This first article describes the first steps of the exploit development regarding the CVE-2018-5093 explaining how to take advantage of the integer underflow vulnerability on Firefox 56&57 to control the instruction pointer when opening a specifically crafted web page.
This vulnerability is triggered when the get() function of the Table object is called. In fact, when the get() function is called, a call of the getImpl() function is executed. However, in the getImpl() function, there is a check of the index entered in the argument of the get() function. It is the ToNonWrappingUint32() function which checks if the index is between 0 and table.length() – 1, as we can see in the Figure 2.
Figure 2: underflow vulnerability
Triggering the bug
As presented in the screenshot above, when we create the Table object, we can specify a table size of 0 with the initial component in the Figure 1, so table.length() can be equal to 0. Then, when table.length() is equal to 0, the value table.length() – 1 is -1, but the function ToNonWrappingUint32() has the arguments type unsigned int 32, so the -1 value becomes the maximum value of the unsigned int 32, it is an underflow, so now the function cannot check the value of the index and all numbers coded in 32 bits can be used as an index.
In fact, a signed integer on 8 bits, that is equal to -1, has binary representation like following: 1111 1110.
So, the program will interpret this as the unsigned integer 254, which corresponds by the maximum value coded on 8 bits – 1.
Reversing the affected component
After analyzing with GHIDRA, the assembly code which allows exploiting the vulnerability is in Figure 3, because it is the line which permits to retrieve the object at the position index.
Figure 3: Vulnerable assembly code
So, after this line, we can control some registers and we can go where we want. For this reason, we should be able to control the EIP/RIP register if we can execute an assembly instruction which performs a call to register that we control.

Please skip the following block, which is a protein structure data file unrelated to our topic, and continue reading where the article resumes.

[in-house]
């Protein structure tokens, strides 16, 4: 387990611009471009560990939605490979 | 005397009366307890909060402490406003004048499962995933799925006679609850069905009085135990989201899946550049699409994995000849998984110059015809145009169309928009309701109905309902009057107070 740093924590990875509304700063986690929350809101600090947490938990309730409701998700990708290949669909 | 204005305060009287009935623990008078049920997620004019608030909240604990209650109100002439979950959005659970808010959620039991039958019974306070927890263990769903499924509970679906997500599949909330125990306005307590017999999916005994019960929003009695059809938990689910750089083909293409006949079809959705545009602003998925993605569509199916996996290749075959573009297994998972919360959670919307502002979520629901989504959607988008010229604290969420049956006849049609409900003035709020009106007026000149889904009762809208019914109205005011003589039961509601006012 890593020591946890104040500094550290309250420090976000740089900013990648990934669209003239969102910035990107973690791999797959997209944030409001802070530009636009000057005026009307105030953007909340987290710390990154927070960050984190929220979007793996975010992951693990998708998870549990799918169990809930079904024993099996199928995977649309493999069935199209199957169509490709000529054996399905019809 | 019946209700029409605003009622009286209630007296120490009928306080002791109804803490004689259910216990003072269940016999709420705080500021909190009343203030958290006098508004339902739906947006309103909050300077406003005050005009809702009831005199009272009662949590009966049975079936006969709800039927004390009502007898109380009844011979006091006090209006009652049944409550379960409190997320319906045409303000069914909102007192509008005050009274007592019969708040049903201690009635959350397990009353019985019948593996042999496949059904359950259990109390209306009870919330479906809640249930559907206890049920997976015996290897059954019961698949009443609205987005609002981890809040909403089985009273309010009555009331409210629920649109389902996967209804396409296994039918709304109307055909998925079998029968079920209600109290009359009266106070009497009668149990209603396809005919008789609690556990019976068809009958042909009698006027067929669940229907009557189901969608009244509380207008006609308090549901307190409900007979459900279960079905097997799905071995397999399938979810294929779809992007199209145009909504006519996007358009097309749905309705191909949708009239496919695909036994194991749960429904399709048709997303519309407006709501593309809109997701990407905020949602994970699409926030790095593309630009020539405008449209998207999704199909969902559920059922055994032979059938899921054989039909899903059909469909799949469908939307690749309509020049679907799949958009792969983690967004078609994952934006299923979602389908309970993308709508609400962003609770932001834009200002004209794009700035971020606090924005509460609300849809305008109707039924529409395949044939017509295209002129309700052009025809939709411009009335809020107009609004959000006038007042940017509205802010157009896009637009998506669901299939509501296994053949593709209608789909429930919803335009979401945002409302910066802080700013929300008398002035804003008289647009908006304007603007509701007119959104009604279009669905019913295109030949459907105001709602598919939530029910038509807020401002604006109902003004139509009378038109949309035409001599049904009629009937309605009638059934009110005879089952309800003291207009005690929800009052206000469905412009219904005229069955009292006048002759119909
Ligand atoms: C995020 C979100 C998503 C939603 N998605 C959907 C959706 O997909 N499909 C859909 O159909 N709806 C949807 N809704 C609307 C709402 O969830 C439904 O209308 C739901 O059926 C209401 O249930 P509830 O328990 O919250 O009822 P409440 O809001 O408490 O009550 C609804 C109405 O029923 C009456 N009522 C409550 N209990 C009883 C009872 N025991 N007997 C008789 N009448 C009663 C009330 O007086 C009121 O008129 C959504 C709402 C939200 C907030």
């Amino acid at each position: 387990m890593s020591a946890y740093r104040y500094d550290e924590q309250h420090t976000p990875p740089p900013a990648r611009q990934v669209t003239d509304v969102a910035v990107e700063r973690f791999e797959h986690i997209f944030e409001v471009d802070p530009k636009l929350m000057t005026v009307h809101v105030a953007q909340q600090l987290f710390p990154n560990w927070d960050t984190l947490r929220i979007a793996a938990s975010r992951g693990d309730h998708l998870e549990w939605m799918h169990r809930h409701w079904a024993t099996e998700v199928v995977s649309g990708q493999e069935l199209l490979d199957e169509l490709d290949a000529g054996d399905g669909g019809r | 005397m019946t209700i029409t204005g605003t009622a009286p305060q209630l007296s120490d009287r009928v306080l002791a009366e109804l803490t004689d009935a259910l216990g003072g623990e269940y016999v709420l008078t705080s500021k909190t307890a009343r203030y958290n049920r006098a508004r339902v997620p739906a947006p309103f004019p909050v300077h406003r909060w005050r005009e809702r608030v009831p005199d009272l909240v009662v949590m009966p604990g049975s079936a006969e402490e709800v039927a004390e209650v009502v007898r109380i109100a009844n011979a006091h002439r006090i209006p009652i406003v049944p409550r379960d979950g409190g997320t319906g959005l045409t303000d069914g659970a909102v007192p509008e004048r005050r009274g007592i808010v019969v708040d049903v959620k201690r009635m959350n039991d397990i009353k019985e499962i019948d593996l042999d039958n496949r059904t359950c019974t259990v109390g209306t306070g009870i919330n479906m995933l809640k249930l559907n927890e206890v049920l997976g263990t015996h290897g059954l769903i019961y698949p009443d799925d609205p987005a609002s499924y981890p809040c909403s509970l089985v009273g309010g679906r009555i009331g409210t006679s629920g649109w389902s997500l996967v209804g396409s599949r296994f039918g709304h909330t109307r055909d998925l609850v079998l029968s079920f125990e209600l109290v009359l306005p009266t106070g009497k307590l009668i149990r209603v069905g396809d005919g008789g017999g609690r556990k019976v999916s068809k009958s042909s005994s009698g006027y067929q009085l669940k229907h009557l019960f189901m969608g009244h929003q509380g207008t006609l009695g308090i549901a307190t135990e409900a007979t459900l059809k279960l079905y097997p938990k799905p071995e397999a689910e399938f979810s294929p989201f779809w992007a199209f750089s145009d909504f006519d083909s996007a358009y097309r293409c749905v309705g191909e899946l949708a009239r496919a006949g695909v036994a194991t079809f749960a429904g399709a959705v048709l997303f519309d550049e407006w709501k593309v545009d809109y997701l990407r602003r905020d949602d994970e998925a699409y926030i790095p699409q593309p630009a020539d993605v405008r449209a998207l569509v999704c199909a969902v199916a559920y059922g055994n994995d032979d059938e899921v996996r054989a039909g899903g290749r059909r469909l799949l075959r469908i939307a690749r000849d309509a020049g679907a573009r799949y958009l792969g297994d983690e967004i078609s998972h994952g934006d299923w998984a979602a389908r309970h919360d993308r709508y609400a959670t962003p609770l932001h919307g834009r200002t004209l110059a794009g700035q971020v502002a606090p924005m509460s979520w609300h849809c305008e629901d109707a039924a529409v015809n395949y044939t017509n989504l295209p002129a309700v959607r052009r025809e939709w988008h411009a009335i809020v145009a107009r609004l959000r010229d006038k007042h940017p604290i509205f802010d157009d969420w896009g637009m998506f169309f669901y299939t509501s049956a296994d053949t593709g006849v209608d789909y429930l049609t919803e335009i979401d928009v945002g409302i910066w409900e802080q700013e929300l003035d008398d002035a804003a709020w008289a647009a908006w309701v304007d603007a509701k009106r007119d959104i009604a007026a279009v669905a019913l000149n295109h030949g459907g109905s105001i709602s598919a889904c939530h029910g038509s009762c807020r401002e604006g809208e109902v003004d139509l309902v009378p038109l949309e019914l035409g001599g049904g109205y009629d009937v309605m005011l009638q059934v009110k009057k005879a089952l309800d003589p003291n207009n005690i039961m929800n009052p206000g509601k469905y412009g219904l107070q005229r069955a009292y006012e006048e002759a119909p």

Some functions have the instruction which allows us to perform a call on a register. So, after analyzing in depth, this instruction is located within the function FUN_107bc8d6 (See Figure 4).
Figure 4: Targeted function
With the control of some registers, we need to find a chain of calls to trigger the function and we identified a way to chain other functions as presented here:
Figure 5: Way to call target function
Controlling the instruction pointer
Figure 6: Access violation
In this Figure, the program wants to retrieve an object at the address 0x169a40b0, but it does not exist because the position is bigger than the allocated Table size.
Precise Heap Spraying
At this point, if we use a precise Heap Spray, we can put a valid address that we can control in the location where the flow wants to access in order to permit us to use our fake object and have control on some useful registers.
The precise Heap Spray payload is crafted based on the Corelan’s article demonstrating this technique and how to spray the Heap more precisely resulting on the payload presented below.
Using this technique, we will spray the heap with the 0x10101010 address. Then, when the program takes the address of the object, it will take 0x10101010 value as we can see in Figure 8.